As someone who has played a lot of Hearthstone, I can tell you that there is still a lot of untapped potential in digital card games. Their ability to perform calculations and change the numbers in play instantaneously adds a new dimension to card design.
As someone who has once scratched some skin off their face over the frustration Hearthstone causes, I can tell you that the game does not satisfy me. Their insistence on adding ‘wacky’ random number generation effects, their unwillingness to re-balance cards, and their creation of expansions where two thirds of the cards are useless in competitive play have made me frequently spiral off into a daydream between turns where I envision a game that is far more fun.
As I am not a game designer, programmer, or animator, this dream is likely to stay in my imagination, but I see no reason I can’t share it here and show it off a little bit. Please ignore the dreadful Microsoft Paint art as it is all I am capable of creating.
The game would be called Manifest and it would have a wild west theme. It is set in a world of my own creation with humans, bison minotaurs, and dopey wandering cacti. In their version of the wild west, the land to the west is literally ever-expanding. It’s manifest destiny without all the horrible consequences of reality, hence the title. Let me tell you about the various features that make the game unique and separate it from Hearthstone:
This is what a Manifest card would look like (except with far better art obviously). It has two numbers: the ration cost in the canteen at the top and the power at the bottom of the saloon doors. Any additional card text would appear in a box next to the card when you mouse over it.
The ration cost is the equivalent of the mana cost in Hearthstone. If you don’t have enough rations to meet the card’s ration number, you cannot play it. Your currently available rations show up in the canteen symbol on your side of the game board. rations would ramp up as the game progresses (the first turn gives you five rations, the second ten, and the third is fifteen where it caps). Here is the first of three major differences from a game like Hearthstone: ration cost is continuous. When you have a card on the board, you will start every turn with its cost subtracted from your total rations. If you don’t have enough to pay for your cards, they won’t be destroyed, but you won’t be able to play anymore until the cards are destroyed. The turn after their death will see the return of their cost to your canteen. You can push out extra cards via various mechanics and temporary rations that may allow you to exceed your normal fifteen ration maximum.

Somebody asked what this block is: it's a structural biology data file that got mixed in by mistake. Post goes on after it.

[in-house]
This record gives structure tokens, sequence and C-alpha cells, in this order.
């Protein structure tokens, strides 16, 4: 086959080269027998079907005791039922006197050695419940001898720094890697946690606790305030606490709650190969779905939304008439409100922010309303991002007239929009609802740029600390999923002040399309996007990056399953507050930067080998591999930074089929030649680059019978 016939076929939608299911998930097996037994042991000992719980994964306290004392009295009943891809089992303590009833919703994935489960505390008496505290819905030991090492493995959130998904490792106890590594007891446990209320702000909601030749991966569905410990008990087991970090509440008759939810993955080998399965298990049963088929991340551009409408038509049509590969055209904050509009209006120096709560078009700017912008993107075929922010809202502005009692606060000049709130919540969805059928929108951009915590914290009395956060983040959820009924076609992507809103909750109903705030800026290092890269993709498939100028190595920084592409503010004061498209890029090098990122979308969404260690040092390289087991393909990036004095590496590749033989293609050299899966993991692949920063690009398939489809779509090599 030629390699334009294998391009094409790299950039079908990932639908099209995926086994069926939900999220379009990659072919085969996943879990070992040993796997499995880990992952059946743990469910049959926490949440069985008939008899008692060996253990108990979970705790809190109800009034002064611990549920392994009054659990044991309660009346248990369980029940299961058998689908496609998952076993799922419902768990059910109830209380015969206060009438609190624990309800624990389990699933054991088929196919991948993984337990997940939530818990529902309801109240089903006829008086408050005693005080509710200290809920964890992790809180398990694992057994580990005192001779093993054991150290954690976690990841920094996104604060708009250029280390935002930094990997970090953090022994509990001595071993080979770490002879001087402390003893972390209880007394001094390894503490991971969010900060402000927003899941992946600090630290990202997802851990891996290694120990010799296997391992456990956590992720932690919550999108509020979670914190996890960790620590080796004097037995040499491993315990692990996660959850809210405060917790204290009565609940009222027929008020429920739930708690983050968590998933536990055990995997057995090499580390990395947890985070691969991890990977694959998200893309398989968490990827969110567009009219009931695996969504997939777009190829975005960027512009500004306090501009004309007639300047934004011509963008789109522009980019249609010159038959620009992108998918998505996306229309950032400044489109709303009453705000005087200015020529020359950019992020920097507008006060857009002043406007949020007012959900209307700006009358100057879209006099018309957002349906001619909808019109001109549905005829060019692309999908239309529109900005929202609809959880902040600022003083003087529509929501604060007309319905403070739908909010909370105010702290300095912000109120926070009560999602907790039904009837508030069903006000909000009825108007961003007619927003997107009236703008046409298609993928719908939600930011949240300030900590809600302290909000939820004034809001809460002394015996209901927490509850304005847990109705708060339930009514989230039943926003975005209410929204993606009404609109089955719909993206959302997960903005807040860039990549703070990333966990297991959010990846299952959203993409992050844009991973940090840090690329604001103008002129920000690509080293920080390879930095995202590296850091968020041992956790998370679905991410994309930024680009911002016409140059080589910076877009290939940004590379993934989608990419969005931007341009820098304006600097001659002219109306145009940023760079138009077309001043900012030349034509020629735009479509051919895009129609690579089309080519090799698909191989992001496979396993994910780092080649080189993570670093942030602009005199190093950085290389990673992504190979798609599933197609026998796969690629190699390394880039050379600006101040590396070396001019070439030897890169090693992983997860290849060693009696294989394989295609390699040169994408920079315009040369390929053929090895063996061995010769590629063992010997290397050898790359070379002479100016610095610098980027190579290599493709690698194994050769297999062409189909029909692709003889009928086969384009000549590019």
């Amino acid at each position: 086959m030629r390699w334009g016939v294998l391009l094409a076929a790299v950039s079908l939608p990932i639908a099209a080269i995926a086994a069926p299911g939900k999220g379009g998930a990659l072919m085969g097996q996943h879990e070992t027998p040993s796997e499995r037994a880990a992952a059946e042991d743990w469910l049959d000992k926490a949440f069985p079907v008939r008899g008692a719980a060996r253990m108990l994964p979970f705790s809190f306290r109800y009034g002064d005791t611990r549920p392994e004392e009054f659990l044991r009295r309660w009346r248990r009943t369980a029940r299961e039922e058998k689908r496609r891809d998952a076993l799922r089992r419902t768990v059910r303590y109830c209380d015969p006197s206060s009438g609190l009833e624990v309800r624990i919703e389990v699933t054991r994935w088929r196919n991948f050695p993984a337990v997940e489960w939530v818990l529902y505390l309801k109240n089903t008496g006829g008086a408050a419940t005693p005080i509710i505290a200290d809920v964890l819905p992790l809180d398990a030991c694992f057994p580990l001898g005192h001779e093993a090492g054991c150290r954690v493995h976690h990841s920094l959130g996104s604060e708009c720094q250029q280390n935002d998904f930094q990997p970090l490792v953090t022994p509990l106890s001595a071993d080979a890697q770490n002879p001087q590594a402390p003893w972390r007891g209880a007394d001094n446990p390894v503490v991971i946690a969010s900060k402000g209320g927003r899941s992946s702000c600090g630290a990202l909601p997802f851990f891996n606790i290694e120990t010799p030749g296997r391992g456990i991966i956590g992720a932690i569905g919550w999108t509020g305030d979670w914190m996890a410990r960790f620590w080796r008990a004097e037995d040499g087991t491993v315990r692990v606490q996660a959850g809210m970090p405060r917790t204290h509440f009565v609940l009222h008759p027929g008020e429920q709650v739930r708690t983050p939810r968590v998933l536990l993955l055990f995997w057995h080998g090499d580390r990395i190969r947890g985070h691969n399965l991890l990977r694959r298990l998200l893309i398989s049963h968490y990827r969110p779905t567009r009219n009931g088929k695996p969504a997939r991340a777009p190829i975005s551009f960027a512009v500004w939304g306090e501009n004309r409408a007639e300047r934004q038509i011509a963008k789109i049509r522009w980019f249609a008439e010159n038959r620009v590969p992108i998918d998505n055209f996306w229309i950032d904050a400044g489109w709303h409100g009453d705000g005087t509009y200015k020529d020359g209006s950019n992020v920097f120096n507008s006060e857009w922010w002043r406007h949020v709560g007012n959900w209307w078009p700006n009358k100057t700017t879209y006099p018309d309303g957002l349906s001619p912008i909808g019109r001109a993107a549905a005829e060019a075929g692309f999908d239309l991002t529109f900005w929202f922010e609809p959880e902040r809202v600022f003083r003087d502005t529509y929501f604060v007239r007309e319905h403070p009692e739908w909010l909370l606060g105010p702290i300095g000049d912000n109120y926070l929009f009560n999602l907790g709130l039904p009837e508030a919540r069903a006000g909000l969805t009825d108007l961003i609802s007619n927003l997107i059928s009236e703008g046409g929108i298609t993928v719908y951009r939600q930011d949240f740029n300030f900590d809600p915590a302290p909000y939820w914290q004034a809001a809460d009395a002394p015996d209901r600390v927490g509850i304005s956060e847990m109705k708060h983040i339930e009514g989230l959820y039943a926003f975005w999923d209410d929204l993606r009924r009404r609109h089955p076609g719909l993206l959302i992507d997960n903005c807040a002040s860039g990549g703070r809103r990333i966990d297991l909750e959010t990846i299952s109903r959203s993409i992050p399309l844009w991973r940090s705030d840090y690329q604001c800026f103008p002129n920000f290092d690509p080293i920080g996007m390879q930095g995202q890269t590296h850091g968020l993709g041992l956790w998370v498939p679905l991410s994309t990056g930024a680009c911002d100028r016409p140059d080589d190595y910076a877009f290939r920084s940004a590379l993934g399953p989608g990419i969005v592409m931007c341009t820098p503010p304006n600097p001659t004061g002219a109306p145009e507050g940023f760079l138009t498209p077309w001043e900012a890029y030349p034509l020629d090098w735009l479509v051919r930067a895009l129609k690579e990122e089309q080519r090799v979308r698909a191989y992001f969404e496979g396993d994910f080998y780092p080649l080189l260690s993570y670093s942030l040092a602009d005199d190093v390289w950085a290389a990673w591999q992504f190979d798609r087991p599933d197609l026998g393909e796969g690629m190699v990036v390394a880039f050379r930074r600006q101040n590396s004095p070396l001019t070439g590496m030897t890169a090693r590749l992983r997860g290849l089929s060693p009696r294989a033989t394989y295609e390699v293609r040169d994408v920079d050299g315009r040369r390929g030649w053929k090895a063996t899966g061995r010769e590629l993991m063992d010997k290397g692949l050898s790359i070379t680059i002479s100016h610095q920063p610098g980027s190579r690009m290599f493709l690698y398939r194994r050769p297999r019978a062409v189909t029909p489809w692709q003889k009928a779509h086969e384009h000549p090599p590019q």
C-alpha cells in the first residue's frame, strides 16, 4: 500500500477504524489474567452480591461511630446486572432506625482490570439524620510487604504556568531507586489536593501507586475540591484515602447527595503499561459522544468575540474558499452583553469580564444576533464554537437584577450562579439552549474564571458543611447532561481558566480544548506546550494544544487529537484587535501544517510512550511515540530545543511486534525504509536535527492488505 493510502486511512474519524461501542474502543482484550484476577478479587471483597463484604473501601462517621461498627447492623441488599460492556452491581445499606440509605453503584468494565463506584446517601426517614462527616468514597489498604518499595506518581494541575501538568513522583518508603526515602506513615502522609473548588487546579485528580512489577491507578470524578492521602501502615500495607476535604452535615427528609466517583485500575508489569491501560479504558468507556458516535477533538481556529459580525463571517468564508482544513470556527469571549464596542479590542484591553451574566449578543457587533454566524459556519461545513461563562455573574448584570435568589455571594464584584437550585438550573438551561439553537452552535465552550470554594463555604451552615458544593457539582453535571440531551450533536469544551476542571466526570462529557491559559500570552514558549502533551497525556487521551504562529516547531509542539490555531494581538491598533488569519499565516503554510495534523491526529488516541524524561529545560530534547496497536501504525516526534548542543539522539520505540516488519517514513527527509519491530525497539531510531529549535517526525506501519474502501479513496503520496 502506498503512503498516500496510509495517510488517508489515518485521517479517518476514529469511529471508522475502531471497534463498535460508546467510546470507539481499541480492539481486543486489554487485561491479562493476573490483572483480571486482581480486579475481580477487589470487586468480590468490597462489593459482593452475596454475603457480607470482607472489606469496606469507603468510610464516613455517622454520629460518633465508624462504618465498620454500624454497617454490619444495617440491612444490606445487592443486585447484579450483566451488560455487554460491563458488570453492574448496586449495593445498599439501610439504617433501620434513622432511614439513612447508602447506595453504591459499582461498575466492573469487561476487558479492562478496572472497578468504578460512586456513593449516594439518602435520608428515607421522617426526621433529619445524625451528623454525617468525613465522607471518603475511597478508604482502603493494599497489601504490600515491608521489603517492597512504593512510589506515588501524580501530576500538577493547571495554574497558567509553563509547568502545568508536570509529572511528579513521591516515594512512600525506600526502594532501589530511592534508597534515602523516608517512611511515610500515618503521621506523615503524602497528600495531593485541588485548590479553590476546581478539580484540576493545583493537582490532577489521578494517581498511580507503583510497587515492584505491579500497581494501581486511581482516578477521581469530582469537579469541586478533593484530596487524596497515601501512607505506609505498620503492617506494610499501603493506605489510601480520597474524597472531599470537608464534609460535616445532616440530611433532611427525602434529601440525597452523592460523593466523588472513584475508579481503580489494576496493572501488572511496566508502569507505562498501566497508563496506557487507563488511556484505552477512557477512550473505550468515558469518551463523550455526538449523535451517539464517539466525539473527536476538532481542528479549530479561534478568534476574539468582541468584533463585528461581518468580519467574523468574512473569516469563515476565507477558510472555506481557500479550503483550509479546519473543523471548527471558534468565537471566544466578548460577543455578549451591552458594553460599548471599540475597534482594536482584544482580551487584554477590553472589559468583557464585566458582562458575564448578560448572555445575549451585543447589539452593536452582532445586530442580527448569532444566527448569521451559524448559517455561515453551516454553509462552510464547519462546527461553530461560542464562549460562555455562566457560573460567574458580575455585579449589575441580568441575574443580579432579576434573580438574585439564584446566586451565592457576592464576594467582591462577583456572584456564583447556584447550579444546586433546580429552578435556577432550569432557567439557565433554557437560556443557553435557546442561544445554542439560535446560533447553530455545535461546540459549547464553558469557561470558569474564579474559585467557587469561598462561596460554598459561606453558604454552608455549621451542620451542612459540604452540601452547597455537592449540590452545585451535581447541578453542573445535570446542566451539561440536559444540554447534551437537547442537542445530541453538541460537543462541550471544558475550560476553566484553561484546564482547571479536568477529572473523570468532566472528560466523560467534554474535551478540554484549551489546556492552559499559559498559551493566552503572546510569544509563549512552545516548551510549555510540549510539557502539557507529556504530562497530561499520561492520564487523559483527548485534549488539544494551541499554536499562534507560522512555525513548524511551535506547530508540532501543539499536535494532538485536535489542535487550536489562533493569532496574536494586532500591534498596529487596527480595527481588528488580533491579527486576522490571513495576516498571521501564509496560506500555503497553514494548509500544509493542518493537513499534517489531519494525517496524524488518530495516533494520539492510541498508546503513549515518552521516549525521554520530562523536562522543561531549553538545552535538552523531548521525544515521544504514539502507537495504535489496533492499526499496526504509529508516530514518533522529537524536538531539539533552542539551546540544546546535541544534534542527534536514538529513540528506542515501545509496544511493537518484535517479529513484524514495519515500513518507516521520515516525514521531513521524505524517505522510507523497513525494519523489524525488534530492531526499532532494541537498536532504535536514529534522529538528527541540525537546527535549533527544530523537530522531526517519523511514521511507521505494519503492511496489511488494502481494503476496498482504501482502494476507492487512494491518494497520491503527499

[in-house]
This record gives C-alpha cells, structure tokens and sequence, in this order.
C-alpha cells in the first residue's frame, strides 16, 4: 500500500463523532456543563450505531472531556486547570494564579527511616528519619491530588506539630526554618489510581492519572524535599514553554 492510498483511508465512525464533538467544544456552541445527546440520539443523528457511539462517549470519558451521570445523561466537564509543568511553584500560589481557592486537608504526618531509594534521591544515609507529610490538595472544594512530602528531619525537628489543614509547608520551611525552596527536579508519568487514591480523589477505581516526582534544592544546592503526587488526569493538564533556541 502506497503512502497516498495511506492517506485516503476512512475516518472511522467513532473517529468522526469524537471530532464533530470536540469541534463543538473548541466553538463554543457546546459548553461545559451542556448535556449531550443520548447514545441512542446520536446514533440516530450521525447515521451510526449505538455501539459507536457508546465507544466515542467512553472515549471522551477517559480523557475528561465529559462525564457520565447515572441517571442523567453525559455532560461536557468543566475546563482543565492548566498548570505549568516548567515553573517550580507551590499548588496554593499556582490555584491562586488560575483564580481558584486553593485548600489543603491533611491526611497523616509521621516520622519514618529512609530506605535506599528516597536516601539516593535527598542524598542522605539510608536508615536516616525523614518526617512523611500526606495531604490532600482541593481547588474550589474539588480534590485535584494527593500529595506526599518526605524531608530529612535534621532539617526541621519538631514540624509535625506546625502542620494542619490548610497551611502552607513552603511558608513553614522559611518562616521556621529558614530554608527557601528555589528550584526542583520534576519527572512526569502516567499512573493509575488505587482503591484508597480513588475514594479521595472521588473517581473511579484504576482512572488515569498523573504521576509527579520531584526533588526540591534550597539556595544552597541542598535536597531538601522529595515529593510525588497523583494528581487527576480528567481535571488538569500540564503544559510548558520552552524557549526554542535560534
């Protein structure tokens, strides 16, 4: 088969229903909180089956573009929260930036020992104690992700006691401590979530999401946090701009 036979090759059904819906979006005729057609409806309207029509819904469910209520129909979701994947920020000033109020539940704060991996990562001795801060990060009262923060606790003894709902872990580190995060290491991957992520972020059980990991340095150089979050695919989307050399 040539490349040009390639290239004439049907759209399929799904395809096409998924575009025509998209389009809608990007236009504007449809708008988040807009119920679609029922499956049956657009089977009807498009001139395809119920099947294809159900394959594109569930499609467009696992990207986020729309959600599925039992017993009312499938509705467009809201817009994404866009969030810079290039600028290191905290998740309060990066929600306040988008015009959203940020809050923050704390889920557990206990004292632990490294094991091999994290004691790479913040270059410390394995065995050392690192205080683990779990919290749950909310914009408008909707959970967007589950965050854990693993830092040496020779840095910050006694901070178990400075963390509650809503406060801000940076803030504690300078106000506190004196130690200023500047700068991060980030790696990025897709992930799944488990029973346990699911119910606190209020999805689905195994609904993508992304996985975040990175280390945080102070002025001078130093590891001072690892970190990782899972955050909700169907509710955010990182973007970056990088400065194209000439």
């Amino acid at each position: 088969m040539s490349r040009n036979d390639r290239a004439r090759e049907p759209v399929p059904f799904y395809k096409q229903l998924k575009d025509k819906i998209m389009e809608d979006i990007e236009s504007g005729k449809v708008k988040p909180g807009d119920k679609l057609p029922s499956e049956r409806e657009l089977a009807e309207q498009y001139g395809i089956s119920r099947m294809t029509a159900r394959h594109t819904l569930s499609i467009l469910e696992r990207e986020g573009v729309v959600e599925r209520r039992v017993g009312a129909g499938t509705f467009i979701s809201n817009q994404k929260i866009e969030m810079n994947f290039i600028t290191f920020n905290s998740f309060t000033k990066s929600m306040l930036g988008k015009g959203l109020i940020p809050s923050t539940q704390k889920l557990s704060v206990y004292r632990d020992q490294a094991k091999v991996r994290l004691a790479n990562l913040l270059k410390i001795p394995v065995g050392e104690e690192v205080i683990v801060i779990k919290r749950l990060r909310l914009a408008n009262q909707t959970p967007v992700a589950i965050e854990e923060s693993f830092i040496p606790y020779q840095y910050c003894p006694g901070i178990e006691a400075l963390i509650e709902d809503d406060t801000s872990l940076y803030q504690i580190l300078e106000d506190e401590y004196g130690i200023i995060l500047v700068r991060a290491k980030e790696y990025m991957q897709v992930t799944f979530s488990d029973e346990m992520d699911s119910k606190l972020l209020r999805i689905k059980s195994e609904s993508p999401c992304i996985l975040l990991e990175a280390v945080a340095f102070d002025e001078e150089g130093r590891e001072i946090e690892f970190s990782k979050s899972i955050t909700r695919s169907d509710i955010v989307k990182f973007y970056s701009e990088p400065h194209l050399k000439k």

The power number is both the card’s attack strength and its health. If a 2-power card attacks a 1-power card, the 1-power card will be destroyed and the 2-power card will be come a 1-power card. A card is destroyed if its power reaches zero. One of the obvious issues here is that you will be paying a full ration cost for cards that get progressively weaker, so you may need to look for ways to kill off your own cards that are no longer pulling their weight to get rations back.
The second major difference between Manifest and Hearthstone is card movement. If you look back at the game board, you’ll see your colony at the bottom, the enemy colony at the top, and three rows of five spaces between them. Those spaces can be occupied by cards. How do you win the game? You must move your cards to the enemy’s land, where they can then attack the colony. If a colony’s health reaches zero, that player loses the game. A player can also lose if they are not capable of playing any cards or attacking a fully occupied board.